A Whistler study in the manner of Albert Moore: Nude with Parasol.It is the custom, in writing of the works of an artist, to place him in some group of his contemporaries, or in some well-known school of painting, and in most cases this can be done without difficulty. His subjects and his manner of treating them, or the sources — often very obvious — of his inspiration, are generally sufficient to connect him with other painters. But when we try to place Mr. Whistler, we find that his work stands quite alone. By general consent he is termed an Impressionist, and in its truest sense the term perhaps describes his art better than any other. But the same term is applied to many painters of the day, between whose aims and his there is no sympathy whatever, and whose finished work bears no similarity to his. Indeed, with the possible exception of that most exquisite painter Albert Moore, none of his contemporaries can be classed with him; and it is impossible to mention the name of Albert Moore without feeling that the comparison between the work of the two artists cannot be carried very far. Both had the same ideals, it is true, but their treatment was radically different. In looking at Albert Moore's work, one feels that he has achieved his end completely, that there is nothing beyond. He has solved his problems with mathematical accuracy, and the result is the unsympathetic dryness of work in which, though the technical achievement is perfect, very little is left to the imagination of the spectator.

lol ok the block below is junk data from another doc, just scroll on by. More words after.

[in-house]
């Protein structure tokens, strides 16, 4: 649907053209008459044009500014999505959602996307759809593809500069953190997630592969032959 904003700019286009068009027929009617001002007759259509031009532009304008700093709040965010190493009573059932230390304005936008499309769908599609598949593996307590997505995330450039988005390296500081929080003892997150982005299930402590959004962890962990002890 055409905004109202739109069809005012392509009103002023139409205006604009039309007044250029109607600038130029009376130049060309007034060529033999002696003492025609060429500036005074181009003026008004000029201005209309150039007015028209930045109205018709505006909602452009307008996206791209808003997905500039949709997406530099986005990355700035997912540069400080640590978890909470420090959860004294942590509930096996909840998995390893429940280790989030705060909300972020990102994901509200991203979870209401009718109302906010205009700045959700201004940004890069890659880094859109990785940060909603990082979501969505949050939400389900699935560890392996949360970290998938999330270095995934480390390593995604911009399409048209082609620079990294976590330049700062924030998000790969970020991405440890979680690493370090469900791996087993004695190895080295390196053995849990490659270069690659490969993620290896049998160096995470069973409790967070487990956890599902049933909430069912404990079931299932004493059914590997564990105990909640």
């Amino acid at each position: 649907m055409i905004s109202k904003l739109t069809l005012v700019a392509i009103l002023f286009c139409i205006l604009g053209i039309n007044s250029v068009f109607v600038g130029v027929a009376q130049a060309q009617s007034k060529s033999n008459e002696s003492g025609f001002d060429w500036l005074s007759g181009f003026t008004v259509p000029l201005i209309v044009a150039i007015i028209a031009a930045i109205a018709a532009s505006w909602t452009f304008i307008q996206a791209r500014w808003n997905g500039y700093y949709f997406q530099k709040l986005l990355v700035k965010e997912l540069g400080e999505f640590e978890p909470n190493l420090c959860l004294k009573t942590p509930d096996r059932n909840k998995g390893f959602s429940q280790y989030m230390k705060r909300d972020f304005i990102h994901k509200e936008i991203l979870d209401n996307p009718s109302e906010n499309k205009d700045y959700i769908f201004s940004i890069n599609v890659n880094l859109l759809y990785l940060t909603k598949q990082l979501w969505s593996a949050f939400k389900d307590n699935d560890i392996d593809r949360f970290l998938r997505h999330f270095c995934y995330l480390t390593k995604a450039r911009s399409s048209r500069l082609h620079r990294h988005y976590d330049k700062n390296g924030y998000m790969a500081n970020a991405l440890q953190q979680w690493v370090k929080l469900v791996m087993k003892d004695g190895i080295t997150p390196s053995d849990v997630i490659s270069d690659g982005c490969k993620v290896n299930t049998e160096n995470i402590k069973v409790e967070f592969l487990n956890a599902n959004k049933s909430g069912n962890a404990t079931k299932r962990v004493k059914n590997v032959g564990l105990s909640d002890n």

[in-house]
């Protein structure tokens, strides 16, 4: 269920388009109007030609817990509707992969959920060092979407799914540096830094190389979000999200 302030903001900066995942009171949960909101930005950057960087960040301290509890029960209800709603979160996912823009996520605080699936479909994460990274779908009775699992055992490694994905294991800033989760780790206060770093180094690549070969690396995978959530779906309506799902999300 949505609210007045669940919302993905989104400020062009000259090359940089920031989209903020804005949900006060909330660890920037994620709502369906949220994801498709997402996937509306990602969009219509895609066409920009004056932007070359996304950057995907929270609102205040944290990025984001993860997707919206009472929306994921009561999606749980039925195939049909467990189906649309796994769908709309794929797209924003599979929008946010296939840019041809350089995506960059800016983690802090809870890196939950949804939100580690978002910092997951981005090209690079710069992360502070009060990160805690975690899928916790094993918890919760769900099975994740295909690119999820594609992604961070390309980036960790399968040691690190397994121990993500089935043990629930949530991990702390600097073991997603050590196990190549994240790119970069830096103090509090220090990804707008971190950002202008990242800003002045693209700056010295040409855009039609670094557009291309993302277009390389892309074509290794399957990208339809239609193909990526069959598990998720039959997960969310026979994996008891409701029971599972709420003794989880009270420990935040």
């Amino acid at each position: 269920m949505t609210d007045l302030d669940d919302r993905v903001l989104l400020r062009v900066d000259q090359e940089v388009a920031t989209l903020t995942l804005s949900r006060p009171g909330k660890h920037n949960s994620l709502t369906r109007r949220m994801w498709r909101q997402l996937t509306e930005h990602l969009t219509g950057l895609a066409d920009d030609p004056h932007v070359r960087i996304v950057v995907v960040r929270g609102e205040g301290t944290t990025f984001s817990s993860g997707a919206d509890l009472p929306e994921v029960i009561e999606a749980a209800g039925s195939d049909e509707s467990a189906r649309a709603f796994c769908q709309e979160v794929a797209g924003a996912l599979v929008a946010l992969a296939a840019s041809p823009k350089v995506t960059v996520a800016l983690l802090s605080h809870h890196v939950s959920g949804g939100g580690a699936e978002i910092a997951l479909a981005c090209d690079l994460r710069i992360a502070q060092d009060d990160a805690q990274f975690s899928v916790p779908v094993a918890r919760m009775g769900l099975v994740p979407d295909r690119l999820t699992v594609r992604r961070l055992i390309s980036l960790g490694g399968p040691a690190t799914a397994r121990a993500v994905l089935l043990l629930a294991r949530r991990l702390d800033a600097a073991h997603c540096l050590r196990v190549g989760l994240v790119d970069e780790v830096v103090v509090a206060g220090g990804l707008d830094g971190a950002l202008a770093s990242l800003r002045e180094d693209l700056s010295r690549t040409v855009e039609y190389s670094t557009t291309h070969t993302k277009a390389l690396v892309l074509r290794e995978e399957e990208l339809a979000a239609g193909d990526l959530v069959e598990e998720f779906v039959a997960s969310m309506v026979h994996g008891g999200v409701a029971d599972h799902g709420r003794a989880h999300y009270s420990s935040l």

Two works by Whistler flanking three by Moore. Click on thumbnails for larger images and additional information.
In Mr. Whistler's work, on the other hand, there is always present an indefinable suggestion of mystery — of something behind what meets the eye at first sight. Anyone who has lived with one of his pictures continually before him can testify how it grows gradually on the beholder, daily showing new beauties and providing a constant stimulus to the imagination. 
Way, T.R., and G.R. Dennis. The Art of James McNeill Whistler. London: George Bell and Sons, 1903. Copy from the University of British Columbia available on the Internet Archive. Web. 14 January 2012.
Last modified 16 January 2012